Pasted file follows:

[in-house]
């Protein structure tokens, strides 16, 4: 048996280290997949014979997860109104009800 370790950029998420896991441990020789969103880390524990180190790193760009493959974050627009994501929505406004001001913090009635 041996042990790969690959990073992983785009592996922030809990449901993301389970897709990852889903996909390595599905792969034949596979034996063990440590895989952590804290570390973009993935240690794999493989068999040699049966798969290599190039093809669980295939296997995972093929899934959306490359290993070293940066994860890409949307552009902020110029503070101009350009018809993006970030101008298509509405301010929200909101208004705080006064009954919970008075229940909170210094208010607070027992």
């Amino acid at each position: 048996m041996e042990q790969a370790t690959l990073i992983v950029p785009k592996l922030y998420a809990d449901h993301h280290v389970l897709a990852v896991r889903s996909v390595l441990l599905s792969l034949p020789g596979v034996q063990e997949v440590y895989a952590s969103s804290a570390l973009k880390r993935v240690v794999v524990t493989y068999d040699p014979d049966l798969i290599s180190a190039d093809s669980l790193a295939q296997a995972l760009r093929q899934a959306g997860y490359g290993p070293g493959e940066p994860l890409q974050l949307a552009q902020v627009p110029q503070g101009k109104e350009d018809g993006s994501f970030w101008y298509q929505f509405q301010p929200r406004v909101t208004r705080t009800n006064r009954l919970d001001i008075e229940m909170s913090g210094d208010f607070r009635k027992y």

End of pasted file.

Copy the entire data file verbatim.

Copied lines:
[in-house]
């Protein structure tokens, strides 16, 4: 048996280290997949014979997860109104009800 370790950029998420896991441990020789969103880390524990180190790193760009493959974050627009994501929505406004001001913090009635 041996042990790969690959990073992983785009592996922030809990449901993301389970897709990852889903996909390595599905792969034949596979034996063990440590895989952590804290570390973009993935240690794999493989068999040699049966798969290599190039093809669980295939296997995972093929899934959306490359290993070293940066994860890409949307552009902020110029503070101009350009018809993006970030101008298509509405301010929200909101208004705080006064009954919970008075229940909170210094208010607070027992």
């Amino acid at each position: 048996m041996e042990q790969a370790t690959l990073i992983v950029p785009k592996l922030y998420a809990d449901h993301h280290v389970l897709a990852v896991r889903s996909v390595l441990l599905s792969l034949p020789g596979v034996q063990e997949v440590y895989a952590s969103s804290a570390l973009k880390r993935v240690v794999v524990t493989y068999d040699p014979d049966l798969i290599s180190a190039d093809s669980l790193a295939q296997a995972l760009r093929q899934a959306g997860y490359g290993p070293g493959e940066p994860l890409q974050l949307a552009q902020v627009p110029q503070g101009k109104e350009d018809g993006s994501f970030w101008y298509q929505f509405q301010p929200r406004v909101t208004r705080t009800n006064r009954l919970d001001i008075e229940m909170s913090g210094d208010f607070r009635k027992y």